I get emails from lots of different brands. Most I delete before reading. Some, I always read. Why? The ones I read do a great job of talking to me like a human being. They know I want to see something I can relate to, they talk to me in plain and simple words, they make me feel like they know me. Then there are the companies that never email me, but I go to first because they are so real that I always feel good when I interact with them. Zappos is one of these brands. I know that when I shop with Zappos, they treat me like a VIP. They ship my purchase to me next day for free and take back returns no questions asked at any time, for free. They want the customer to be happy, they epitomize surprise and delight and think through all the little touches that make them feel like humans, not some mass marketed brand that just wants to take my money and run. Their culture is their brand and their brand is their culture. They make it easy to interact with them and they earn my loyalty by being authentic and real. Think about the tone and personality of your brand and how that gets translated into the words you use. Does your company use lots of jargon? Words like leverage, synergy, cross-platform, disruptive, datafication – what do these words actually mean to the person who might buy your product? A word like cross-platform makes me stop and ask: “Across what platforms?” and now, you’ve lost me. Take the buzz words and internal geek speak out of your copy, your headlines, your content and talk to humans like humans. Let’s translate cross-platform into human-speak and it sounds like: Our product can be used with any type of software and on any type of hardware. Easy peasy. There is no value in the word “cross-platform,” but when you put it in plain English, I can see why this matters to me and it becomes valuable. Put on your human-speak glasses and give your content the once-over. Is your voice authentic? Remember, I’m only human.

4. Articulate the difference

When someone comes to your site, uses your app, reads your email or interacts with you in any way, do you tell them how and why you are different than their other choices? I’m not talking about calling the competition on the carpet by name, I’m talking about knowing your differentiator and clearly, authentically communicating it to prospects and customers. Clearly stating why you are different is key to customers who don’t have the time or energy to try to figure it out. What’s the big idea of your brand? Once you’ve tackled 1-3 above, it’s time to hone in on what makes you different. I read so many company mission statements that all sound the same. Buzzwordy and passionless and they never tell me why they are better than the guy selling the same stuff on another website. Again with Zappos, they chose Service as their differentiator. If you read Delivering Happiness by Tony Hsieh, you get insight into why this was a big, scary decision for them. Differentiating on service was unheard of in the online shoe business, or even in most businesses for that matter. Tony felt strongly that differentiating on price, brand names and selection would become a commodity (he was right). Customers would always demand those things but could be surprised and delighted by great service. There are lots of places to buy shoes online. Believe me, I know. I shop on Zappos because of their commitment to service. They articulate their differentiator with every touch you have with their company – app, online, shipping, packaging, phone – every touch point tells me that service is what matters and that is what makes them different. They are consistent and consistency matters big time when it comes to brand. What is your company’s differentiator? How does that come across in every way you interact with your customers? Be consistent and tell them why you’re different.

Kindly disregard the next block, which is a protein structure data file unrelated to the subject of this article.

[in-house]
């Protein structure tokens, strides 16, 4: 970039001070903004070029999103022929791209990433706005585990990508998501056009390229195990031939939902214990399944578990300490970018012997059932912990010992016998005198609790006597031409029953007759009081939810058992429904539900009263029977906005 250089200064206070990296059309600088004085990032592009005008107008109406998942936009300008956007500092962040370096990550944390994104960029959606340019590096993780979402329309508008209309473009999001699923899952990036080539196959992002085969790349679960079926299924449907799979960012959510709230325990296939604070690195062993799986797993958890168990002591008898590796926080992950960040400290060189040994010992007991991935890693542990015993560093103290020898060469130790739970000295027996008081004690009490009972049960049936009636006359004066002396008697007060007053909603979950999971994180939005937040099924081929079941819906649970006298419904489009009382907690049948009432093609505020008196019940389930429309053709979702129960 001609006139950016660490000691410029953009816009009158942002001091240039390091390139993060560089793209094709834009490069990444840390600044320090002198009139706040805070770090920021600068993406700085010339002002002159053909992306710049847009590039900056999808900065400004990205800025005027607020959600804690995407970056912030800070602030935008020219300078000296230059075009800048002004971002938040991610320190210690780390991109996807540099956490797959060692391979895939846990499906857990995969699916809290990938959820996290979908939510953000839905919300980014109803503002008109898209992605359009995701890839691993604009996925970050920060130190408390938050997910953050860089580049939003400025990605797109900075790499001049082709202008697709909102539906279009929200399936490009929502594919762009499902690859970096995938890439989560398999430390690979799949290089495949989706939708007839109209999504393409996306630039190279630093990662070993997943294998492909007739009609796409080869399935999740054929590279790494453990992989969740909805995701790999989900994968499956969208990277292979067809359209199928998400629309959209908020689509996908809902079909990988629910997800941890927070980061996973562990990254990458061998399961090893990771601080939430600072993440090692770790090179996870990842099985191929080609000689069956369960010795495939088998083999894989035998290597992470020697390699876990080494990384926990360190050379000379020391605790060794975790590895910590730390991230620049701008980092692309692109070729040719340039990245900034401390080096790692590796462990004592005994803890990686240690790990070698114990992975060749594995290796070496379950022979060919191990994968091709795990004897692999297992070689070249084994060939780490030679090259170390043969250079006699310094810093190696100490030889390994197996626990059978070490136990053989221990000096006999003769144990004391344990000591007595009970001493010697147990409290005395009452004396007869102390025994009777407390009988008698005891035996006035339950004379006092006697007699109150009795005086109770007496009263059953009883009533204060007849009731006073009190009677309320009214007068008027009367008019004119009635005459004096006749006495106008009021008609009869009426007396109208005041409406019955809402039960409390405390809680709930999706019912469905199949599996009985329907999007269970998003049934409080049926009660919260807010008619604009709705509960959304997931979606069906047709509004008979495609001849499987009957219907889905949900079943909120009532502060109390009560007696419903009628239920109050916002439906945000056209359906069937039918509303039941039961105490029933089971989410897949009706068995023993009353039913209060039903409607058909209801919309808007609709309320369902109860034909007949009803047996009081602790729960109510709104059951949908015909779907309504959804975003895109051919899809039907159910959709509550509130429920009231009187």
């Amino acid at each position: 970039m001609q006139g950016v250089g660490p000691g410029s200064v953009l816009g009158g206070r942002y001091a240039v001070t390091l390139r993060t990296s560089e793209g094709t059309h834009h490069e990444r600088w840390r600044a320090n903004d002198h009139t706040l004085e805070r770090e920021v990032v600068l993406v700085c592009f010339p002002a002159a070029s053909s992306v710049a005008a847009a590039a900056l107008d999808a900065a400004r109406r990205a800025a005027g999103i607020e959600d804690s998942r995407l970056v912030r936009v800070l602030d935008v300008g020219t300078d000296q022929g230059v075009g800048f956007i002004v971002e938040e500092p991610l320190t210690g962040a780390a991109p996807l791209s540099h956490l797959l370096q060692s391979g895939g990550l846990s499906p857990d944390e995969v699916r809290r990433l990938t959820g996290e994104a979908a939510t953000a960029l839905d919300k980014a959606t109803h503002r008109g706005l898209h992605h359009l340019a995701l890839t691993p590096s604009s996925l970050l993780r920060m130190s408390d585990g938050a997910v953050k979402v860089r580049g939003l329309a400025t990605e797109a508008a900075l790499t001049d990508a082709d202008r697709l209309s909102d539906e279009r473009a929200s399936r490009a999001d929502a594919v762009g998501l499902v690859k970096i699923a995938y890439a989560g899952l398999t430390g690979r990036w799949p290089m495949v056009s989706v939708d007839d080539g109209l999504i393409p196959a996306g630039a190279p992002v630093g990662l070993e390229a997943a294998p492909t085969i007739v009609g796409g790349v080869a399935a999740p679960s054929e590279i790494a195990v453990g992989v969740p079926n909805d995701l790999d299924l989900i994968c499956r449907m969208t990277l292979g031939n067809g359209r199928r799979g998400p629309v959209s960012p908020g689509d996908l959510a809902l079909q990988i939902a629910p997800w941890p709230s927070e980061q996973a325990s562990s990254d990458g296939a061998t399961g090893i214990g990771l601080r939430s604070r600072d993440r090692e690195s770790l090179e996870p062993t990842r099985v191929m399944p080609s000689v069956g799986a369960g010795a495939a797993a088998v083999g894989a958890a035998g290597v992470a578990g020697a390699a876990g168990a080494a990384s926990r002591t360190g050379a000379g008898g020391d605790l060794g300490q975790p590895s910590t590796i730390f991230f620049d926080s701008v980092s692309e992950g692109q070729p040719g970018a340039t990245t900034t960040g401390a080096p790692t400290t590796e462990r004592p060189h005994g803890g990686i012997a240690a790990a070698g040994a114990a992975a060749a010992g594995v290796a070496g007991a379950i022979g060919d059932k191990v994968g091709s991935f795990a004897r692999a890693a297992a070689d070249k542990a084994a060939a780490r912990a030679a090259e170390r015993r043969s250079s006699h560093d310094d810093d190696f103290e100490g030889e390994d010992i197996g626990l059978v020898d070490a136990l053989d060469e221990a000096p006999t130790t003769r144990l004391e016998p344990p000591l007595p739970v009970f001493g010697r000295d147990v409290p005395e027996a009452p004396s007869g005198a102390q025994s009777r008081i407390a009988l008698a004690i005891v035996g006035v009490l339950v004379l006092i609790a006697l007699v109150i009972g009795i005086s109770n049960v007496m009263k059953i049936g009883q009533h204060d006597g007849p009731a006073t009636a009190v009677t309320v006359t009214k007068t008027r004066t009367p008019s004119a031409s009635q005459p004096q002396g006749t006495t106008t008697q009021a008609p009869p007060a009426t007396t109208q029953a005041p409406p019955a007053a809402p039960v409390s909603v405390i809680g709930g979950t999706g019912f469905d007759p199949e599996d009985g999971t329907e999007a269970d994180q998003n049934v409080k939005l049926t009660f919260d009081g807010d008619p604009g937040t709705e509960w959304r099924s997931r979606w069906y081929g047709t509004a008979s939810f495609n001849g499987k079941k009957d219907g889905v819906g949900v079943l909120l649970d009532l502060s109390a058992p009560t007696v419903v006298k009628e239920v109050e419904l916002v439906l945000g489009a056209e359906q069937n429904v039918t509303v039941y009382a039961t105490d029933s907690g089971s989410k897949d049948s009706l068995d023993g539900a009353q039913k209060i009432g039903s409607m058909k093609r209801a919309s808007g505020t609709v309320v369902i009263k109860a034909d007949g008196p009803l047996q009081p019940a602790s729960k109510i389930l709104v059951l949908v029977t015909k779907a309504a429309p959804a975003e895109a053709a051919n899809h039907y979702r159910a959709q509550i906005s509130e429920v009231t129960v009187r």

5. Deliver value

At the end of the day, 1-4 above don’t really matter if you can’t deliver value to your customers. You may be delivering value but are you showing and telling the customer what that value is? The value your brand delivers goes hand in hand with your differentiator. I follow a variety of businesses and see so many opportunities where a business can tell customers how they deliver value but they fail miserable on this. For example, I see so many ecommerce businesses running campaign after campaign offering 50% off, 75% off, why not 100% off?! Customers become blind to the offers and you miss the opportunity to deliver value. Sure an offer is great, but is that your value? Why not think about marketing the uniqueness of your merchandise or product benefits? Is it something I can’t get anywhere else? How does it make me feel special? How does it add value to my life? Money in my pocket adds value, but positioning yourself on price alone is a dangerous game. You’ll quickly find yourself in the discount downspin, where customers expect discounts all the time and often won’t shop or purchase without them. Consider the value your business delivers to the customer. How can you reinforce and remind customers and prospects of that at each turn and across each channel? Value delivers on your brand promise.

So, how did your brand do? One of the reasons I love being a marketer so much is that the marketer’s job is never done. A brand is never “final.” A brand must continue to evolve. It needs constant attention as your customers grow and change and your position in the market will move as your customers need or want something different. Keep your eyes on your customer at all times. Listen to what they have to say about you, about your market, about your competitors. Building an emotional connection with your customer takes time, passion, consistency and commitment. When it happens, it’s a real wow.


One Response

  1. Jason Denenberg

    January 21, 2014 8:26 pm,

    Great post, Michelle! I think you nail the suggestion on knowing you customers and/or building for the ones you dream about in the future. That is the critical foundation while the suggestions following help expand next strategy steps – know how your customer feels (stay connected to innovate), be authentic (communicate clearly), articulate your difference and value proposition. Great stuff, keep the insights coming!